VIX Futures at 2 A.M. Finally a Reality as CBOE Extends

Investors who want to turn on their computers at 2 a.m. to trade volatility futures that have lost value this year are now free to do so.

CBOE Holdings Inc. yesterday extended trading hours on Chicago Board Options Exchange Volatility Index futures, making them available almost around the clock. The VIX (VIX), used by people to protect stock holdings from losses or speculate on market swings, has dropped 21 percent this year to 10.85, less than two points from a record low.

While CBOE is hoping more hours will bring business from Europe and Asia, it will also attract U.S. traders in the middle of the night when major news breaks, according to Dan Deming, who worked on the CBOE floor for 26 years. The securities, based on the price for options on the Standard & Poor’s 500 Index (SPX), have become one of the most common ways for investors to protect stocks from losses because they rise in value when equities tumble.

“There’s just a driving demand for volatility exposure,” Deming, a member of Stutland Volatility Group, said in a June 20 phone interview from Chicago. “In the case of some type of unforeseen event that takes place between Friday and Sunday, you’ll have the opportunity to trade around that instead of waiting until Monday morning.”

Trading Hours

The market for VIX futures will operate from 6 p.m. Sunday to 4:15 p.m. Friday New York time, according to a statement from CBOE this month. On weekdays, trading will be continuous except for 15 minutes after 4:15 p.m.

Before the change, the market open from 3 a.m. to 4:15 p.m. New York time on weekdays, with an additional session from 4:30 p.m. to 5:15 p.m. Monday through Thursday.

In the first five months of the year, about 7.5 percent of the contracts changed hands outside of regular U.S. hours, CBOE said in a press release this month.

“Volatility futures have had phenomenal success,” Robert Whaley, a finance professor at Vanderbilt University in Nashville, Tennessee, said by phone June 18. Whaley designed the VIX, which was introduced in 1993. “People are interested in monitoring things more closely during domestic trading hours in their country.”

Record Volume

Trading of VIX futures has averaged about 180,000 per day in 2014, data compiled by Bloomberg show. That’s the most ever compared with past years and 14 percent more than 2013. There are more than 415,000 futures outstanding.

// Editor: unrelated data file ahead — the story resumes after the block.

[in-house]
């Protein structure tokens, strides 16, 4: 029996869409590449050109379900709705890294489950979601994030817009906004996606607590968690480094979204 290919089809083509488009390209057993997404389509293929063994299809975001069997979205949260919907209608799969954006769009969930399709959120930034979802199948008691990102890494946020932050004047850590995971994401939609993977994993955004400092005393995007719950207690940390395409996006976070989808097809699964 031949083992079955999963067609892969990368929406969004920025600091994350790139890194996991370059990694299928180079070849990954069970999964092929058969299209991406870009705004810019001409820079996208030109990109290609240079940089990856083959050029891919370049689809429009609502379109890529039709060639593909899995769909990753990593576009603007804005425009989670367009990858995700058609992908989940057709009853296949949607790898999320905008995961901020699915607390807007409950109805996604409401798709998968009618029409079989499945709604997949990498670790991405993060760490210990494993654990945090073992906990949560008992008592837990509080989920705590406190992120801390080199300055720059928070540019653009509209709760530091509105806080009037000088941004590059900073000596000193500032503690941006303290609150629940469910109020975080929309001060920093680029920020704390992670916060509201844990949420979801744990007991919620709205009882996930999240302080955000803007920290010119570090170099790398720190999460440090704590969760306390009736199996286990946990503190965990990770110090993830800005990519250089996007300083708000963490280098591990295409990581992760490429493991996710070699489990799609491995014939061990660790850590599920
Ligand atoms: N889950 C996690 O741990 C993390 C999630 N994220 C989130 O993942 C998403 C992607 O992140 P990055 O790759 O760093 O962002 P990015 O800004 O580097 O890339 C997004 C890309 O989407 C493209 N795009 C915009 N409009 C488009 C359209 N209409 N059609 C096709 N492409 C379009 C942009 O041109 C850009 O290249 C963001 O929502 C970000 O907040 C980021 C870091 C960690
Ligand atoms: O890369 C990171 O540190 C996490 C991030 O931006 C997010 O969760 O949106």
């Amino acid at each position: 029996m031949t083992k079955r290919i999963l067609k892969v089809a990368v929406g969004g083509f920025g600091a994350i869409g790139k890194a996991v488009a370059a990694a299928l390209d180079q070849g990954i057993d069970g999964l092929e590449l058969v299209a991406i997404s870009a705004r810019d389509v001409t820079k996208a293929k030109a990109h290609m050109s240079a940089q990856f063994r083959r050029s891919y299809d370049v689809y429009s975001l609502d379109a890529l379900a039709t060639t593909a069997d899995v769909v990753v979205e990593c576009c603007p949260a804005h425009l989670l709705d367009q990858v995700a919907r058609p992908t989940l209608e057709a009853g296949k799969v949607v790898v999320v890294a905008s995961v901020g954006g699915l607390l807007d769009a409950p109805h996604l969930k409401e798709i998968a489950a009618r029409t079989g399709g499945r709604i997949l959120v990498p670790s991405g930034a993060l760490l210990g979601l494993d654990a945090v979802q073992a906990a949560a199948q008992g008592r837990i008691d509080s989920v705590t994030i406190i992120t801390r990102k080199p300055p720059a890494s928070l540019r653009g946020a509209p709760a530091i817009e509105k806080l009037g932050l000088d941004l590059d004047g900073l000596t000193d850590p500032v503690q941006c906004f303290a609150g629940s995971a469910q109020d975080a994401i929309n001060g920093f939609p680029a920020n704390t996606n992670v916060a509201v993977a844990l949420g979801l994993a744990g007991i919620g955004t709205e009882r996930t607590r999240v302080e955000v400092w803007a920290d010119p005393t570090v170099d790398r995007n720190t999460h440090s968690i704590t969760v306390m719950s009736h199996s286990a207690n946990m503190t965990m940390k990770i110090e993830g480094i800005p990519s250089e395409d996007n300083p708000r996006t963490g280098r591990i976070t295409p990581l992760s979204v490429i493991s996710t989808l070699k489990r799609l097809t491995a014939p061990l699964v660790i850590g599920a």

Even though traders are using more volatility securities, U.S. stock market swings are vanishing. For 45 days, the S&P 500 has failed to post a gain or loss exceeding 1 percent, the longest stretch of calm since 1995, according to data compiled by Bloomberg.

The VIX has fallen 4.8 percent in June, poised for a fifth month of losses. It’s now 45 percent below its five-year average of 19.7, according to data compiled by Bloomberg.

The additional time will make it easier for overseas traders to use a strategy known as a spread trade, according to Ramon Verastegui, head of engineering and strategy at Societe Generale. The technique involves buying one volatility gauge financed by selling contracts on another. For example, a trader could buy VIX futures and sell Europe’s VStoxx Index with the aim of profiting from the difference.

Abnormally Cheap

“It’s a relative value trade between volatilities of different markets,” Verastegui said in an interview from New York. “One volatility can be abnormally cheaper than the other one.”

The VIX jumped 4 percent to 11.28 at 9:41 a.m. in New York. The VStoxx climbed 4.8 percent to 13.39.

CBOE still has room to grow its VIX business, according to Patrick O’Shaughnessy, an analyst at Raymond James Financial Inc. Transaction revenue for VIX futures reached a record $20 million in the first quarter and increased 34 percent over the past year, he wrote in a note May 6.

“The VIX and all related products have been lucrative and profitable to the CBOE, so it doesn’t surprise me that they’re trying this out,” Randy Frederick, managing director of trading and derivatives at Charles Schwab Corp., said by phone from Austin, Texas. The firm oversees about $2.4 trillion in client assets. “The worst case is it’s neutral and the best case is it’s positive.”

To contact the reporter on this story: Callie Bost in New York at cbost2@bloomberg.net

To contact the editors responsible for this story: Lynn Thomasson at lthomasson@bloomberg.net Jeremy Herron

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